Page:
Breaking News in Yuba County is a pleasant, but unserious, female focused take on a Coen-style crime saga that benefits from a great cast.
The Coen Brothers have made epic sagas of dopey criminals downright ubiquitous. Breaking News of Yuba County follows in the tradition with director Tate Taylor (The Help, Ma) adding a modest twist to the story by focusing the narrative almost entirely on female characters. The film perhaps most echoes the tone of Burn After Reading, as an array of knuckleheads double, triple, and quadruple one another thanks to increasingly goofy circumstances.
Breaking News in Yuba County has an enviable gallery of actresses on display. Allison Janney (I, Tonya), Awkwafina (The Farewell), Regina Hall (Support the Girls), Wanda Sykes (Monster-in-Law), Juliette Lewis (Natural Born Killers), Mila Kunis (Bad Moms), Samira Wiley (The Handmaid’s Tale), Bridget Everett (Inside Amy Schumer)and Ellen Barkin (Switch) make for a near guaranteed pleasant watch. Some of the casting is a bit strange, such as Awkwafina as an aspiring gangster, but all the women seem to be committed to having fun with the material’s goofier elements.
Allison Janney, always a treasure, has the most to do here as lead Sue Buttons. After her husband passes away in the throes of an affair with another woman, Buttons quickly sees an opportunity to capitalize on his death and invigorate her staid life. She fast makes herself a local media celebrity through increasingly absurd press conference, lamenting the disappearance of her husband. The film pokes at the surface of a deeper dive into the culture of opportunistic reporting on tragedy, but Yuba County’s comedic impulses seem at odds with a more serious dive into modern media culture.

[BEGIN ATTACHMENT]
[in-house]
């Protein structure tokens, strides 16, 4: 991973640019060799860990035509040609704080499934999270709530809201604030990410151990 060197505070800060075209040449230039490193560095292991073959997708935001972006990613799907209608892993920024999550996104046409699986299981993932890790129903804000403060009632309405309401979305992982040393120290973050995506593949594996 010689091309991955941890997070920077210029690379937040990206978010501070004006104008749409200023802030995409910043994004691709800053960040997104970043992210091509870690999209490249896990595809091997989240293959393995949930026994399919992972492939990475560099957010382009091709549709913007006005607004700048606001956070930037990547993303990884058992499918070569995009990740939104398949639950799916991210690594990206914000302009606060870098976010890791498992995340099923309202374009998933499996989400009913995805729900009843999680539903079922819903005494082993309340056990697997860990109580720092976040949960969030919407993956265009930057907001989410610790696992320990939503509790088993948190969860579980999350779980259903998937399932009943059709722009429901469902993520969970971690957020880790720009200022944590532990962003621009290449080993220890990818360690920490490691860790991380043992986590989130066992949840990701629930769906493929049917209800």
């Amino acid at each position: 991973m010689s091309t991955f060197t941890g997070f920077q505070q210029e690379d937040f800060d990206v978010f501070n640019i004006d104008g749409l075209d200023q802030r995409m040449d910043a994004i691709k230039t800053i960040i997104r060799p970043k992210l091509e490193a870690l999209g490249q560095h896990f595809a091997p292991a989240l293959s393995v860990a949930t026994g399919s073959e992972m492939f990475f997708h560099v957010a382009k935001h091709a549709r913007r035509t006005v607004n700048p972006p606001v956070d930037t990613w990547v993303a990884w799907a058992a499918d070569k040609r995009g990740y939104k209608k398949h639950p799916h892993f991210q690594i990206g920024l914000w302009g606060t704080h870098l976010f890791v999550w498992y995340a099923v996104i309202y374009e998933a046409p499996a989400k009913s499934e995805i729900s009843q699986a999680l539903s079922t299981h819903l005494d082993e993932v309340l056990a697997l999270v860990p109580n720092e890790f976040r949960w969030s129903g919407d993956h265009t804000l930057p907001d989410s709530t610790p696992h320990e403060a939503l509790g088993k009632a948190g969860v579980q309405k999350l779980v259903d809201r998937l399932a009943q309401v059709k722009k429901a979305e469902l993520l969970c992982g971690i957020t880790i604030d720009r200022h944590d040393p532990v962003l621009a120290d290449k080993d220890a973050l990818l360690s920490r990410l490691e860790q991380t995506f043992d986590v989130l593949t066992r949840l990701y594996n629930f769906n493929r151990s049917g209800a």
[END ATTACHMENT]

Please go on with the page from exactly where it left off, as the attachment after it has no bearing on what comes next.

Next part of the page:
There is one scene where Janney’s gifts particularly elevate the material. Buttons sits before a TV and pridefully watches her own performance on the news earlier that day. It’s both a wonderfully meta moment of an actress in character praising her own character’s performance, and a moment of real emotion. The camera stays focused on Janney as she sells the moment– the mixture of smug satisfaction and blissful idiocy on her character’s face is simply wonderful.
The plot, as is natural in this sort of story, contorts itself into increasingly ridiculous machinations. Hall plays a detective tasked with investigating the disappearance, while Kunis and Lewis play reporters interested in the story. Sykes plays a furniture store manager hoping for an excuse to flex her criminal muscles. The various threads inevitably intersect, and violence ensues. Tate Taylor’s direction seems to come alive as the action picks up, and the film gains considerable momentum down the stretch. The men, including Jimmi Simpson (Westworld), Dominic Burgess (Feud), and Clifton Collins Jr. (Best Actor winner at Sundance last week for Jockey), are effective in more limited screen time. Burgess brings a pleasantly off-kilter energy that mixes well in his scenes with Regina Hall’s more stoic intensity, while Collins is amusingly menacing as a mob assassin.
After my screening of Breaking News in Yuba County, there was a Zoom Q&A with the director, writer and much of the cast. I think it is worth noting that very little of the conversation related to the actual film. It seemed like a bunch of friends reminiscing on a goofy experience they had all once shared. The film shares that vibe and, honestly, that’s not the worst tone for an hour and a half of your life. Everyone seems to be having a grand time, and the film makes for a pleasant enough distraction.